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Overall Rating

Worth A Look33.33%
Just Average: 29.63%
Pretty Crappy: 3.7%
Sucks: 0%

3 reviews, 9 user ratings

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by Peter Sobczynski

"I Have Never Felt More Like Leonard Maltin In My Life. . ."
3 stars

Once upon a time, movies used to be based on books or plays. Later on, they began to take their inspiration from comic books, television shows and, of course, other movies. "Chronicle," on the other hand, often feels as if it has been based on someone's Netflix queue. Here is a film that borrows bits and pieces from the likes of "Spider Man," "X-Men," "Carrie," "Cloverfield," "Kick-Ass," "American Beauty" and a certain Seventies-era schlockfest that became infamous in certain circles a couple of decades later after appearing on the late, great "Mystery Science Theater 3000" (Hint: Leonard Maltin gave it 2 1/2 stars) to name just a few of the most obvious examples. In fact, it carries hints and reminders of so many other past movies that some of the more competitive film geeks out there could challenge each other to a round of Spot the Reference and come up with long lists of possible titles. Making this effort somewhat easier is the fact that the film, while undeniably energetic and entertaining in spots, is one of those slightly frustrating near-misses that never quite manages to live up to its considerable potential.

Utilizing the found-footage gimmick that was last deployed so infamously in the unspeakable "The Devil Inside," "Chronicle" opens with the sight of sullen Seattle teenager Andrew Detmer (Dane DeHaan) as he begins utilizing a video camera to capture the minutiae of his existence--a daily dose of depression that finds him being ritually bullied or ignored by his classmates, abused by his drunken lout of a dad and helplessly watching as his gravely ill mother slowly and painfully expires before his eyes. Before his cinematic exploits can lead him on a path that will one day with him winning an honorable mention at a film festival located in a city not known for holding a film festival, Andrew's entire life changes when he attends a local rave one night and goes off into the nearby woods with his more popular cousin Matt (Alex Russell) and BMOC Steve (Michael B. Jordan) to investigate a mysterious hole leading deep into the ground. With the heedlessness of youth and the need to keep the story going, the three defy all common logic and descend into the hole until they come across. . .something that is presumably not of this world. Whatever it is, things quickly get weird and while we aren't privileged to see how the guys get out of the hole, they do and when we see them next, it turns out that they each now possess telekinetic powers that allow them to move things with their minds, fly through the air and all the other usual tricks.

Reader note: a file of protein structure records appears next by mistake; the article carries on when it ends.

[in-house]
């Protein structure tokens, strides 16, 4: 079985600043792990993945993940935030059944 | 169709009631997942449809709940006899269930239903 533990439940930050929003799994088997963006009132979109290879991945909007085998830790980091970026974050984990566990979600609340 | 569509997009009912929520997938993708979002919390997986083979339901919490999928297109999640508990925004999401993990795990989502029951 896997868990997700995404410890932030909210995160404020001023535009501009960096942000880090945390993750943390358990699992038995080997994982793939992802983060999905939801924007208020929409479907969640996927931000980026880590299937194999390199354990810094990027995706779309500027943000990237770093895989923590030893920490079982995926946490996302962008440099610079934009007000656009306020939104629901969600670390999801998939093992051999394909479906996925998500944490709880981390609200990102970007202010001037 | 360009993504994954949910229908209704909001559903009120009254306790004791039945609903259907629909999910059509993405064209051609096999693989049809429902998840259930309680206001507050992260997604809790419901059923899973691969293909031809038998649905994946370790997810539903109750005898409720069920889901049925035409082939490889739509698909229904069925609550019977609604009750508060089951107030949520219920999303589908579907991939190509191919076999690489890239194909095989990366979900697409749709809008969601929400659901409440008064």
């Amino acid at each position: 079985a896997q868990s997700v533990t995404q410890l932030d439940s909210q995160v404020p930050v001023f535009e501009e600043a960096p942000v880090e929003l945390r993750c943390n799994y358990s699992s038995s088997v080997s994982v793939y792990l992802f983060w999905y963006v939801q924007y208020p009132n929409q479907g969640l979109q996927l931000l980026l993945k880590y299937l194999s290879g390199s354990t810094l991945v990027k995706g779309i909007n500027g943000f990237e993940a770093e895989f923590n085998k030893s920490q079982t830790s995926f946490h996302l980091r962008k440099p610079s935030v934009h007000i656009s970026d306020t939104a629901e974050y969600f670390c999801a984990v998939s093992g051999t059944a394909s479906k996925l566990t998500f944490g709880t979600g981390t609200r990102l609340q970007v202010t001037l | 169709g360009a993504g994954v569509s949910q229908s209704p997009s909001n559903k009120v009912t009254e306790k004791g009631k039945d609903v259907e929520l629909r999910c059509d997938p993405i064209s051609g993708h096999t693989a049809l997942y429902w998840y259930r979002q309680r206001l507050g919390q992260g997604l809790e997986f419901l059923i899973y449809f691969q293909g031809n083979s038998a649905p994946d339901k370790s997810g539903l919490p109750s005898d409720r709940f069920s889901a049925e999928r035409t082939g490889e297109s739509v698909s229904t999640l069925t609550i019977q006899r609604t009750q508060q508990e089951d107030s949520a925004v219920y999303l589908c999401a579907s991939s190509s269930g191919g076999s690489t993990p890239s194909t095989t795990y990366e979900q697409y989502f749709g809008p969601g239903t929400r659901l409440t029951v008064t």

At first, the three behave exactly how a bunch of goofball teenagers might act if they were suddenly blessed with such powers--they pull wild and seemingly dangerous stunts and pranks on themselves and others as though they were trying out for a super-sized episode of "Jackass" (and yes, they do use their powers to flip up the occasional skirt). At first it is all fun and games but it quickly becomes apparent that their abilities are growing the more they use them and when Andrew accidentally (?) causes a car wreck with them, Matt insists that they follow certain rules to ensure that such a thing never happens again--never using them in anger or against another person and so on. Of course, that is easy for him and Steve to say because they are still popular while Andrew is still a put-upon dork and after a combination of more abuse at home and a brief triumph at school turns sour after an embarrassing incident at a party, he begins to drift towards the dark side. Things get uglier and uglier and the others begin to fear that Andrew has gone too far but it soon becomes apparent that their abilities are no match for his and after one final tragedy, he goes completely over the edge and threatens to take the entire city with him.